Real-time analysis of connectivity in the human brain using high-density electroecenphalography
KU Leuven University
1 or 2 semesters
While visualization of brain activity has well established practical applications such as real-time functional mapping or neurofeedback, visual representation of brain connectivity is not widely used. In addition, technically challenging ongoing connectivity estimation may have hindered practical usage of connectivity in real-time applications. Our lab has developed advanced methods for the offline estimation of brain connectivity from high-density (256-channel) EEG recordings, including tools for bad channel detection and interpolation, filtering, artifact removal, head modeling and source localization. In this project, we will develop algorithms that are capable of estimating and visualizing connectivity between brain sources in real time. We aim to demonstrate that connectivity patterns can be observed online during EEG measurements, which is a first step towards the implementation of connectivity-based neurofeedback protocols.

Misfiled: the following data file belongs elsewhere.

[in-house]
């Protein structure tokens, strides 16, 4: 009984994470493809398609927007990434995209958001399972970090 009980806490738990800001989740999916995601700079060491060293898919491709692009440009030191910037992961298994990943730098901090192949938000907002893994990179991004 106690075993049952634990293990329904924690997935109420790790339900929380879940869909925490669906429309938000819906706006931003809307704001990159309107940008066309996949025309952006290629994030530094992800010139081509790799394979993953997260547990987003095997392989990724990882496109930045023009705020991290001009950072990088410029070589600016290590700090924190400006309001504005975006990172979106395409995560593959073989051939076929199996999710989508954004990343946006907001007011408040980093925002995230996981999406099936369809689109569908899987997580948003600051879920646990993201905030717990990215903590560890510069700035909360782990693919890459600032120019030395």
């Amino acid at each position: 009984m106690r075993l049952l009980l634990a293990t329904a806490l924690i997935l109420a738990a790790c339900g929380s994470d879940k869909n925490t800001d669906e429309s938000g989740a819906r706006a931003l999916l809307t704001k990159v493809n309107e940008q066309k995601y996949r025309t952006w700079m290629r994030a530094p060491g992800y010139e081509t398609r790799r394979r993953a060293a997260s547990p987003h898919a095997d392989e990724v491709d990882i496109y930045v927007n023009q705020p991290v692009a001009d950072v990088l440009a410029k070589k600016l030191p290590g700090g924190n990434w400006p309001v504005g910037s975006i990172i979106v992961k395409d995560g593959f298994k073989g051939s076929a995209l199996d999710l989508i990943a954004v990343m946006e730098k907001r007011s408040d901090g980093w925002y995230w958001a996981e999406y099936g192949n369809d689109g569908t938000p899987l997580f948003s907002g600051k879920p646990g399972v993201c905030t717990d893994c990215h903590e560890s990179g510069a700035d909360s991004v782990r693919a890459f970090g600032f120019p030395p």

The project is available in the Fall and Spring semester.
The project is also open for recently graduated undergraduate students and for graduate students..
Number of places available: 2 per semester.
- C/C++ and MATLAB programming skills
- Experience with parallel processing and real-time applications
- Basic interest in neuroscientific questions
The department of Kinesiology is characterized by a multidisciplinary approach, spanning a broad range of disciplines that encompasses the behavioral sciences, neurosciences and movement sciences/kinesiology. In particular, research is aimed at understanding the neural basis of movement deficits, as well as at identifying novel approaches to enhance the human rehabilitation potential. State-of-the-art methodologies such as structural imaging, functional imaging with real-time kinematic recordings, electroencephalography and non-invasive transcranial stimulation are routinely used. Within the department of Kinesiology, the Brain Imaging and Neural dynamics (BIND) group investigates neuronal communication in large-scale networks at a variety of temporal and spatial scales, combining a set of different brain imaging and brain stimulation techniques. Our research endeavor is expected to deliver advanced brain imaging methods for neuroscientists studying different aspects of brain organization, as well as long-needed theoretical foundations and tools supporting individualized treatment of neurological and psychiatric patients.